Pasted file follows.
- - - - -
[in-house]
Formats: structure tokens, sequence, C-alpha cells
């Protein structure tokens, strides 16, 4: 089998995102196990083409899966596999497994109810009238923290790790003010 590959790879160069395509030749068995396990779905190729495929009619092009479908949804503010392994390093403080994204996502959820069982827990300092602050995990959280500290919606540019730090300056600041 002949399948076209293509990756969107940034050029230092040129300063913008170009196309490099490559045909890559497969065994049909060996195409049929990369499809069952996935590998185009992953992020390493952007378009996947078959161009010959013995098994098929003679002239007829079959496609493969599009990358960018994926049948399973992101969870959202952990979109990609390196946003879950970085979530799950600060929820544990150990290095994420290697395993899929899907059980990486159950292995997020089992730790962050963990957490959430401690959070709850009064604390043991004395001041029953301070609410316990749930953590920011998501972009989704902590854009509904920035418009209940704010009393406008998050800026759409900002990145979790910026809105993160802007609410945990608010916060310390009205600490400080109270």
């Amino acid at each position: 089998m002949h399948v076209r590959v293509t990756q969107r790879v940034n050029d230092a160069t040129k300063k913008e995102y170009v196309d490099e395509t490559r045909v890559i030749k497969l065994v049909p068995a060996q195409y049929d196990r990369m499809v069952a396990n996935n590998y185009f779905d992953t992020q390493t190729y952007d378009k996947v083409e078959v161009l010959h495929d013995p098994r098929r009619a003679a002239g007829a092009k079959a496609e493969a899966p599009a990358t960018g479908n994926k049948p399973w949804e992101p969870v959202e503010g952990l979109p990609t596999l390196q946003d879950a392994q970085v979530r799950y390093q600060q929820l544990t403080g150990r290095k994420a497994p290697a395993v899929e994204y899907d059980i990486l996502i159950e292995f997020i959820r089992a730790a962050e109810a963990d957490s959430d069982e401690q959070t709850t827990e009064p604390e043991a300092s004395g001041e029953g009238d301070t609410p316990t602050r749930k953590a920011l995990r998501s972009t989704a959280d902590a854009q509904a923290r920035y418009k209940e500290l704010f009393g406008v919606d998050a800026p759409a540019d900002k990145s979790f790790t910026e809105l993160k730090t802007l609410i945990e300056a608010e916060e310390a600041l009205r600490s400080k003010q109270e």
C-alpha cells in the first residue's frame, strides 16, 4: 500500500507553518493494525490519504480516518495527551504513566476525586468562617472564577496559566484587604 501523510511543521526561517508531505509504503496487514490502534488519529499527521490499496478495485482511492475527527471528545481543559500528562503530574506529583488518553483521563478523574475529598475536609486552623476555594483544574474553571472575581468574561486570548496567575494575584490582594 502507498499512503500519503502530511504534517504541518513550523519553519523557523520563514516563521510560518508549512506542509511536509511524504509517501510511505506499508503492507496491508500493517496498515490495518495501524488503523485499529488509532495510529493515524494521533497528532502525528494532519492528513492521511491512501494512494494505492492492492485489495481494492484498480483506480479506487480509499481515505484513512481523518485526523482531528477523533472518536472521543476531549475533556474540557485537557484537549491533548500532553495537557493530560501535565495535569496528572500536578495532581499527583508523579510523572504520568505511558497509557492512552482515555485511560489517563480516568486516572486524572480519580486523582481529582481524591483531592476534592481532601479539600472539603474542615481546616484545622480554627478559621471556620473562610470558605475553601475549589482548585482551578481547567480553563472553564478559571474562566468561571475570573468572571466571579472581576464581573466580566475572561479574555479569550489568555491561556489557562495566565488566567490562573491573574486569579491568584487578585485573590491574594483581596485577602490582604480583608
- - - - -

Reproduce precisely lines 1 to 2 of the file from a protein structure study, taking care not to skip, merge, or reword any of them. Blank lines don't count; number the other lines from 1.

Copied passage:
[in-house]
Formats: structure tokens, sequence, C-alpha cells